Best (and worst) qualities of a yoga teacher

I’ve been doing yoga for over a year now. After having tried five different studios, and  practised with numerous yoga teachers, I’ve come up with a selection of the teacher qualities I appreciate the most as a yoga student.

In my yogi-beginner opinion, a good yoga teacher….

  • Makes you aware of your feelings

Almost all the yoga teachers I had tend to do this at the beginning of the class, especially in the London studios. This is the best way of starting for me, as it brings me down to the present moment – the class. Since I tend to run tight of time almost everywhere I go (yoga classes included), having a teacher that makes me stop, sit, breath and think of my intentions for the coming hour, is something that really helps me to change the mindset before the practise.

This is similar to the 5 min mediation we used to do in the Gestalt course I did in 2014, where the teacher always made us ask to ourselves: “how are you feeling today”. Happy, sad, tired, anxious, excited, calm, angry… It is not a matter of changing our feelings, just of noticing and accepting them. This helps me to separate my mental worries from my hour practise.

Something that a few teachers ask us to do as well is to think about a person we want to dedicate the practise to. Someone special, someone we love… it is quite sweet as it always makes me think of the people I love the most and smile to myself, even if it just for a couple of minutes.

  • Introduces you to new and challenging postures

This is one of the reasons that made me fall in love with yoga a year ago. Letting a good teacher show you the infinite world of postures is something I find very, very inspiring. Since I’ve always liked seeing dancers, acrobats and gymnasts in action, seeing those poses in real life just gets me excited and pushes me to learn more and more.

I must say the teacher I will never forget in that sense is Mark Kan from Indaba Yoga. His classes as just amazing, and way to advanced for me too, I must say! Just joining them (ideally near a wall for the inversions), and trying to keep up with the amazing flow of asanas is something worth trying, or at least witnessing. No wonder his classes are always full and his students so graceful and committed.

New and challenging asanas is what keep us evolving as yogis
  • Focuses on breathing throughout the class

I’m not an expert in yoga, but I doubt anyone can be a great yoga teach if they don’t integrate breathing into their class. Inhale, exhale, breath in, breath out… call it how you want it but yoga is really a form of breathing, moving mediation. Breathing in and out as we flow in the postures is what helps the energy move – even if that sounds a bit cheesy!

Filling my lungs helps me calm down and feel fulfilled, while emptying them to the maximum is a way of letting go of all the tension or bad energy that I don’t want. Also, keeping the breathing in mind helps me to be less tired during the class and to manage better any physical effort.

  • Corrects your posture but also gives you freedom

This might sound like opposite qualities, but they are not. For me the best yoga teachers are those who correct and perfect your postures, either by verbally saying how it should be, or by physically aligning your body. This is essential to evolve in our practise and realise of how much we have to improve.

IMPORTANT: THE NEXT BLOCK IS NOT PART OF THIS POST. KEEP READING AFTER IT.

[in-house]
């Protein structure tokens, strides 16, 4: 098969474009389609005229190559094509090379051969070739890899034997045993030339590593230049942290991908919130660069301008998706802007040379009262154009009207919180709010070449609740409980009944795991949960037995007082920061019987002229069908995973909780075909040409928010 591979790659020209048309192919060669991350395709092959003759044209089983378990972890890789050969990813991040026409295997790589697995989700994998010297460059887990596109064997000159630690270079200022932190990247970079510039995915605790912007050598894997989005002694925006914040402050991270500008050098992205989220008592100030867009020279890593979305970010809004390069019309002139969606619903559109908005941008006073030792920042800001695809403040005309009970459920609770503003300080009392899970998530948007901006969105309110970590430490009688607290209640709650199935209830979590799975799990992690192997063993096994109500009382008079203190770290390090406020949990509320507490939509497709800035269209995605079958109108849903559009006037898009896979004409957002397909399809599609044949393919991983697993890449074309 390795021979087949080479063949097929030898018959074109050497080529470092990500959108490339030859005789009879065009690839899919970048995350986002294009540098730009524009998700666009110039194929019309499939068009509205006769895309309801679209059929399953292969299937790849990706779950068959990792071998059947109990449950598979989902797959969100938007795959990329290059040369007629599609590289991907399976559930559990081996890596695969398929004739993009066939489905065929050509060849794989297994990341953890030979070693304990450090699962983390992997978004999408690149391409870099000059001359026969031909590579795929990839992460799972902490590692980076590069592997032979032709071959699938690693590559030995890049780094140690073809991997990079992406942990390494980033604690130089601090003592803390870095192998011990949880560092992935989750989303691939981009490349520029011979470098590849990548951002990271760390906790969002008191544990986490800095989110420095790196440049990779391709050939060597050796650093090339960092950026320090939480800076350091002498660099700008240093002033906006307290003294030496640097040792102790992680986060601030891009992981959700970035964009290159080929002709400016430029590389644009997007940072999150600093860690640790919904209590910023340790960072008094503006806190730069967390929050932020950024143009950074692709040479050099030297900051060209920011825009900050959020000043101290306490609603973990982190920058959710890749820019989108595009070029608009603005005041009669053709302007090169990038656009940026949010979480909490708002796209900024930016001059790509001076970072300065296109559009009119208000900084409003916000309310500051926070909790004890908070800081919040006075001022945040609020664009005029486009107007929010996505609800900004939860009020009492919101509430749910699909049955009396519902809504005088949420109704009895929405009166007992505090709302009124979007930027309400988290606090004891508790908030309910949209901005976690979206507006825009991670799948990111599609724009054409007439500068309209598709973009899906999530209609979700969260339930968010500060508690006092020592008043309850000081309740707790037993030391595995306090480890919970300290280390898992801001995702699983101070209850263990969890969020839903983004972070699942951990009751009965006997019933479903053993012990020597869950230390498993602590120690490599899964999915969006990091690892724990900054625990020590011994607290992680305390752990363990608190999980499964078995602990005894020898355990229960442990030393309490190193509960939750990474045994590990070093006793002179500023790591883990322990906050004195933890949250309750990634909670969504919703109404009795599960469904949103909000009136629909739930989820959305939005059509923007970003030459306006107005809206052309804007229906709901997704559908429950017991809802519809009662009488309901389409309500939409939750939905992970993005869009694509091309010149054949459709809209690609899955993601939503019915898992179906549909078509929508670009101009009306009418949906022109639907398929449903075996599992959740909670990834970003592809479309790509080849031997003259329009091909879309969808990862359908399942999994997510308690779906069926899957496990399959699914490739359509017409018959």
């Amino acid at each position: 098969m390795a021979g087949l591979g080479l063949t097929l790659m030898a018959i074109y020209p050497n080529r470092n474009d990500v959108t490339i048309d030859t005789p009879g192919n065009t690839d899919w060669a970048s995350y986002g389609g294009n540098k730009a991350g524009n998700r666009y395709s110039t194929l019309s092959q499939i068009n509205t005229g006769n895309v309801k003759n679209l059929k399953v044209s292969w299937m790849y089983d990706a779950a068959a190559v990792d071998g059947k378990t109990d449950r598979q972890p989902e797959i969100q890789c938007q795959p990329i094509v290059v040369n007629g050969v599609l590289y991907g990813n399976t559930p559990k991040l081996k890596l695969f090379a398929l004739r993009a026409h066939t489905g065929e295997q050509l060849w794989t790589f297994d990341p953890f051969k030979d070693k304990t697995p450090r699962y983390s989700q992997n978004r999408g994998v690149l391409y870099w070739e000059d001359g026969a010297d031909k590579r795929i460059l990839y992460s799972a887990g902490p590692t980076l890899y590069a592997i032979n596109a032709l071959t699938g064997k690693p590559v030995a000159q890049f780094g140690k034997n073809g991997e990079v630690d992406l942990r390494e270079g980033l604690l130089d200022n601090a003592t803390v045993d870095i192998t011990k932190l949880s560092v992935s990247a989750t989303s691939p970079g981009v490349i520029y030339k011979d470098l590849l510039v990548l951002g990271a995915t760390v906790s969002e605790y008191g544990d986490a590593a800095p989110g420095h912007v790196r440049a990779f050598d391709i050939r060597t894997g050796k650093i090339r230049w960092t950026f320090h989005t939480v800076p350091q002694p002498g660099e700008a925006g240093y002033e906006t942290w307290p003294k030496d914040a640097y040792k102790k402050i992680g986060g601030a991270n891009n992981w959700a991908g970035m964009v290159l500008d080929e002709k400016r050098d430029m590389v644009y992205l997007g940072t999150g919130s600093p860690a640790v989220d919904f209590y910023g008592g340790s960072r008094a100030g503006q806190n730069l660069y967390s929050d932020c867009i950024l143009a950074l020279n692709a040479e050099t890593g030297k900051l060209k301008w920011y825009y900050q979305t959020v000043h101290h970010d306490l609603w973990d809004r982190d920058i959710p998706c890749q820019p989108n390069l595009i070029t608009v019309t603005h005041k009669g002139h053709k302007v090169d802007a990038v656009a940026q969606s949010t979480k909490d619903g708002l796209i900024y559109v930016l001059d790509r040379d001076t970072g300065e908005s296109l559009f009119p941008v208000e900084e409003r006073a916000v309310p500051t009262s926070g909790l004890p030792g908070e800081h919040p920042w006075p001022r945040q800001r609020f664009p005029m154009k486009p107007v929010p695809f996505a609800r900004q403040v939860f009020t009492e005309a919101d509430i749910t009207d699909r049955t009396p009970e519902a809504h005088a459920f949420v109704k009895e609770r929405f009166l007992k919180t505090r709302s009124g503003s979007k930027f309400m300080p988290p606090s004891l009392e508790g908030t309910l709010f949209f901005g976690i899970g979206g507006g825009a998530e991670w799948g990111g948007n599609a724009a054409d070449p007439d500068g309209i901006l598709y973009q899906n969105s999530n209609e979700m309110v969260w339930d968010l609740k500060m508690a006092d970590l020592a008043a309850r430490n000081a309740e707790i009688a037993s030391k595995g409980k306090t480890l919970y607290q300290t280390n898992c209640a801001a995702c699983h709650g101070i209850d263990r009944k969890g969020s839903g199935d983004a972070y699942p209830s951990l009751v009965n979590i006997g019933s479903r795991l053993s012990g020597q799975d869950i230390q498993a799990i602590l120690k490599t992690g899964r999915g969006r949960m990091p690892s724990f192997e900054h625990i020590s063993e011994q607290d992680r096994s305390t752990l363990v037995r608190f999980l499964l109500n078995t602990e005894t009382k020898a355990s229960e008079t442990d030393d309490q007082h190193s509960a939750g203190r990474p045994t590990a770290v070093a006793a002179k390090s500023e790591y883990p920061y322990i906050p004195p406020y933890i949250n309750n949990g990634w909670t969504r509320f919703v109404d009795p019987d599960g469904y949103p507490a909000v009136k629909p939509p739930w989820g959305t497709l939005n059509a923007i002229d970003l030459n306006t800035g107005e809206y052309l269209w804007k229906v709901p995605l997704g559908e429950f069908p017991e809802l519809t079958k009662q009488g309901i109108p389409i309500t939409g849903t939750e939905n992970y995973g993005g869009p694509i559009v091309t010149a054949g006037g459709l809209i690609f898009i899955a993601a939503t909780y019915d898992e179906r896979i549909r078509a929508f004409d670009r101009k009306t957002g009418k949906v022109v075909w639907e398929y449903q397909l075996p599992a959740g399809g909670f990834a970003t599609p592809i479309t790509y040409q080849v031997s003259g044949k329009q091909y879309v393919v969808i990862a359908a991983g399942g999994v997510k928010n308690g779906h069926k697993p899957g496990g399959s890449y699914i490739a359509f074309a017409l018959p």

Likewise, I like the teachers who allow me to test and experiment with new postures, even if I’m looking like a human knot or I’m not the most gracious-looking yogi! I appreciate teachers to give me the freedom of trying it out, if that is what I want to do. I smile every time I remember how Jessica Puglie (also one of my favourite teachers), once told me that the challenging twist asana I was doing was “good – now try to smile on it too”. I instantly laughed because I realised of the pain-face I must have had on while trying too hard. It was a funny and compassionate comment, which meant something like: well-done for trying even if it is too early for you, don’t forget to enjoy it!

In contrast, during a class at the Hotspotyoga, the teacher was doing a tricky balance asana that required us to stand on one leg and extend the other forward. As I was doing it, I stumbled a bit, and he asked me to stop trying and just hold my lifted knee. It made me angry and tense, firstly because I was more than capable of doing it, or at least trying to balance (it is not like it was a handstand!) and secondly because I felt he was limiting the freedom within my yoga practise, plus it was in front of everyone else which was quite embarrassing – all in all, not nice.

  • The cherry on the cake! Mini massage with aromatic oils

This is something that only a few teachers from the PowerYogaCompany studio have done, and I loved it so much. It happens at the end of the practise, during the savasana mediation time, when we are all always on a cloud, half asleep half awake. The teacher comes and either gives you a quick shoulder or head massage, or rubs a bit of aromatic oils in what they call “the third eye”. Either way it feels super nice, and because we are so tired/relaxed already, all our senses go into feeling/smelling this extra gift.

5 thoughts on “Best (and worst) qualities of a yoga teacher

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